Digital Health’s latest round-up of cyber security news covers new guidelines from the National Cyber Security Centre on internet-connected toys, and rumours that Facebook is in the market for a cyber security acquisition. 

NCSC sets guidelines on internet-connected toys

The National Cyber Security Centre (NCSC) has published new guidelines for manufacturers of internet-connected gadgets and toys to ensure that products are built with proper security measures.

The new Code of Practice also urges retailers to only stock products that are secure by design and meet the new government-mandated guidelines.

It comes following a number of well-publicised stories concerning internet-connected Barbie dolls and other kids’ toys that were found to be easily hackable, allowing potential hackers to access toys’ built-in cameras and microphones.

Cyber-attack board game bags award

A cyber-attack simulation board game created by insurance firm Chubb has won a prize at the 2018 GamiCon awards in Chicago.

Hacksagon! was developed by Chubb’s European cyber security team and tasks players with defending a fictional company from cyber-attacks, by role-playing through scenarios demonstrating how a cyber security incident might occur, and the type of responses required.

Kyle Bryant, Chubb’s cyber underwriting manager for Europe, Eurasia & Africa, said: “Cyber risk is an incredibly important issue for businesses to understand but there remains confusion or a lack of understanding within some firms about how best to deal with these threats.

“Hacksagon! is a way to understand cyber risk and start a conversation about how a business needs to respond.”

Eurostar hit by hacking attempt

Eurostar has asked customers to reset their login details following an attempted cyber-attack on user accounts.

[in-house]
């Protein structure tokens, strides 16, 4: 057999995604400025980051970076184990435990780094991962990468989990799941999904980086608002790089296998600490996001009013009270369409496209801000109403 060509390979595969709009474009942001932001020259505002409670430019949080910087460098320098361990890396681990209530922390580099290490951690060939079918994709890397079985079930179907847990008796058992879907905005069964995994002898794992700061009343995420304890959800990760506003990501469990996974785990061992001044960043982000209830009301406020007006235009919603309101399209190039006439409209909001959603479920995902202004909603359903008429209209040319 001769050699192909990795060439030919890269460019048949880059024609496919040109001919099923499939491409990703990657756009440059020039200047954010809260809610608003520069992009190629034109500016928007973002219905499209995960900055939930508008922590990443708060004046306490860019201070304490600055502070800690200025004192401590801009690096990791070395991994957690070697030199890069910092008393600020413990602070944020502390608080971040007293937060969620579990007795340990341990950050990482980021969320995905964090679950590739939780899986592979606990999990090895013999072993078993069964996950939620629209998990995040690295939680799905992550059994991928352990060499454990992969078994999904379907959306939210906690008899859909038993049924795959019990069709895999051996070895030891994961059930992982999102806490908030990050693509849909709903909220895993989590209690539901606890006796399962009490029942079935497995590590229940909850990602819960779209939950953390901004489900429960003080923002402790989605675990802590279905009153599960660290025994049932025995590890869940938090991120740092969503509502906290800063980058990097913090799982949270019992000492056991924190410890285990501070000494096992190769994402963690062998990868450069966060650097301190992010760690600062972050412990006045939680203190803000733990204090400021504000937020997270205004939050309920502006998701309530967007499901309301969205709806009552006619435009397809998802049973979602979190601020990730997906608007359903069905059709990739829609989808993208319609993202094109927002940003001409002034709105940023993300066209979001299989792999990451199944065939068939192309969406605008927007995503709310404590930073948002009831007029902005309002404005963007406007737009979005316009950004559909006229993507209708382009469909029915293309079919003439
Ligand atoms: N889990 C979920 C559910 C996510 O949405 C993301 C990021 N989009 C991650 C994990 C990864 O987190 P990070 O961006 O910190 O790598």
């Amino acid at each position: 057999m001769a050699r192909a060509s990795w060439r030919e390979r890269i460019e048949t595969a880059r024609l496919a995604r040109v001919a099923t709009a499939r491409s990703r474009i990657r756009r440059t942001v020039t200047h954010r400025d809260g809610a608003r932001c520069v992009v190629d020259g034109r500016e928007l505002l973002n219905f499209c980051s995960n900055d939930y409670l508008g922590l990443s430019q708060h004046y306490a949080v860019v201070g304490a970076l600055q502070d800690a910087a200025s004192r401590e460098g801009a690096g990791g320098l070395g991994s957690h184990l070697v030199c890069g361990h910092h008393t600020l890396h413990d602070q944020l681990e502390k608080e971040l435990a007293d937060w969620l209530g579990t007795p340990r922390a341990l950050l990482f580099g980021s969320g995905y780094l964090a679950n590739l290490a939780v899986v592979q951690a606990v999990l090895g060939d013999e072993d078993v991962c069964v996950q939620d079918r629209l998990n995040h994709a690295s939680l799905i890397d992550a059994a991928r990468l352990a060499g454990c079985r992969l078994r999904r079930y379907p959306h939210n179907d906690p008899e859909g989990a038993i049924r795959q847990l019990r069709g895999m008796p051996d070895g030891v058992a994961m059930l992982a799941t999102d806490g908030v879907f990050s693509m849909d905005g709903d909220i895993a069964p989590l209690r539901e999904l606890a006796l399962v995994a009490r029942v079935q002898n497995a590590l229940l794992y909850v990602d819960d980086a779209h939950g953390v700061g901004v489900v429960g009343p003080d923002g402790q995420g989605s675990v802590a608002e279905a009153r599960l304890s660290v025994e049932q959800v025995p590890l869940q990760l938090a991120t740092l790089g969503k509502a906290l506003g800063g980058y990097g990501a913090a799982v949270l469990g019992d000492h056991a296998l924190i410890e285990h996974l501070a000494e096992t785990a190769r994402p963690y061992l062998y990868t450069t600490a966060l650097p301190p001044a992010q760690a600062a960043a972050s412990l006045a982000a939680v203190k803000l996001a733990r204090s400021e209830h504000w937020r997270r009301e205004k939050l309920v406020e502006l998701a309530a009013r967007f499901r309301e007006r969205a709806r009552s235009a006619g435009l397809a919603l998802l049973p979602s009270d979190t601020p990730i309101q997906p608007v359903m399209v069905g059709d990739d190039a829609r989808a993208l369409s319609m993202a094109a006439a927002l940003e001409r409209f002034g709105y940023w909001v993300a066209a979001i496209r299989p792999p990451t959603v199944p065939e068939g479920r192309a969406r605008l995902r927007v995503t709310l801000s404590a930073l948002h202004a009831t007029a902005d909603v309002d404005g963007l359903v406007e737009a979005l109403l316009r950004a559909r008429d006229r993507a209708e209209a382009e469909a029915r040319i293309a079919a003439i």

The hacking attempt is reported to have taken place between 15 and 19 October. The rail firm had previously claimed via Twitter that passwords had been reset due to maintenance work.

Eurostar has not said whether any attempts were successful, however it told the BBC that payment details had not been affected.

Facebook in the market for cyber security smarts

Facebook is said to be eyeing up the cyber security market ahead of a possible acquisition.

Citing reports from The Information, the Verge states that Facebook is looking to purchase a cyber security company by the end of the year, as it attempts to win back favour in the public eye.

The rumoured acquisition comes after Facebook revealed that some 30 million user accounts were compromised by hackers in September this year, who exploited a bug in the website’s ‘view as’ feature.

The social media company remains in the doghouse following 2018’s infamous Cambridge Analytica scandal.

Heathrow Airport fined £120,000 for USB blunder

Heathrow Airport Limited (HAL) has been fined £120,000 by the Information Commissioner’s Office (ICO) after a member of the public found a USB stick containing employee information.

The memory stick was discovered on 16 October, after it was lost by an airport employee. After accusing the memory stick at a public library, ia member of the public discovered 76 folders and over 1,000 files that were not encrypted or password-protected.

While only a small amount of the data contained on the USB stick was sensitive in nature, of particular concern was a training video that exposed the names, dates of birth, passport numbers of 10 individuals, as well as details of around 50 personnel from HAL’s aviation security team.

A subsequent investigation by the ICO revealed that only two per cent of the 6,500-strong workforce had been trained in data protection.